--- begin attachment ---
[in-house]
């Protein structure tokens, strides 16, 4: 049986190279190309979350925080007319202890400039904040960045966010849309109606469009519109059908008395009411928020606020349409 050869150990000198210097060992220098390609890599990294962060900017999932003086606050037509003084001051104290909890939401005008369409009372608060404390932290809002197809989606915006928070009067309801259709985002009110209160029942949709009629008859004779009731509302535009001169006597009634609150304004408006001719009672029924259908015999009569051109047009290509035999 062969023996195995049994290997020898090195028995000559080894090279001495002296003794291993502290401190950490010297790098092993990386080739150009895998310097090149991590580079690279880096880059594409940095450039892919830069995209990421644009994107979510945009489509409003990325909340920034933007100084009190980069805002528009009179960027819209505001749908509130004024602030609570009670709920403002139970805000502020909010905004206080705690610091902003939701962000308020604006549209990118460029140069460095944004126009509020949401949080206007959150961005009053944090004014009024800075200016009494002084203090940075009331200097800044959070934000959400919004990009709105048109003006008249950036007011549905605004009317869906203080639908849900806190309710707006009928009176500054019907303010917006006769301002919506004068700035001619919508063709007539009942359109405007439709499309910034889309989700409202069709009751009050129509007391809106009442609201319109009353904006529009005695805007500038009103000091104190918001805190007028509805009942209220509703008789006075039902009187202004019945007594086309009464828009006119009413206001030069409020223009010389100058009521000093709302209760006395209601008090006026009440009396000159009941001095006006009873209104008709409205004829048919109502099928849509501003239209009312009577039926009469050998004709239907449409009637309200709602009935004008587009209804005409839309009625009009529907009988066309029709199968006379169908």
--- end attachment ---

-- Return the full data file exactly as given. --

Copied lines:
[in-house]
């Protein structure tokens, strides 16, 4: 049986190279190309979350925080007319202890400039904040960045966010849309109606469009519109059908008395009411928020606020349409 050869150990000198210097060992220098390609890599990294962060900017999932003086606050037509003084001051104290909890939401005008369409009372608060404390932290809002197809989606915006928070009067309801259709985002009110209160029942949709009629008859004779009731509302535009001169006597009634609150304004408006001719009672029924259908015999009569051109047009290509035999 062969023996195995049994290997020898090195028995000559080894090279001495002296003794291993502290401190950490010297790098092993990386080739150009895998310097090149991590580079690279880096880059594409940095450039892919830069995209990421644009994107979510945009489509409003990325909340920034933007100084009190980069805002528009009179960027819209505001749908509130004024602030609570009670709920403002139970805000502020909010905004206080705690610091902003939701962000308020604006549209990118460029140069460095944004126009509020949401949080206007959150961005009053944090004014009024800075200016009494002084203090940075009331200097800044959070934000959400919004990009709105048109003006008249950036007011549905605004009317869906203080639908849900806190309710707006009928009176500054019907303010917006006769301002919506004068700035001619919508063709007539009942359109405007439709499309910034889309989700409202069709009751009050129509007391809106009442609201319109009353904006529009005695805007500038009103000091104190918001805190007028509805009942209220509703008789006075039902009187202004019945007594086309009464828009006119009413206001030069409020223009010389100058009521000093709302209760006395209601008090006026009440009396000159009941001095006006009873209104008709409205004829048919109502099928849509501003239209009312009577039926009469050998004709239907449409009637309200709602009935004008587009209804005409839309009625009009529907009988066309029709199968006379169908």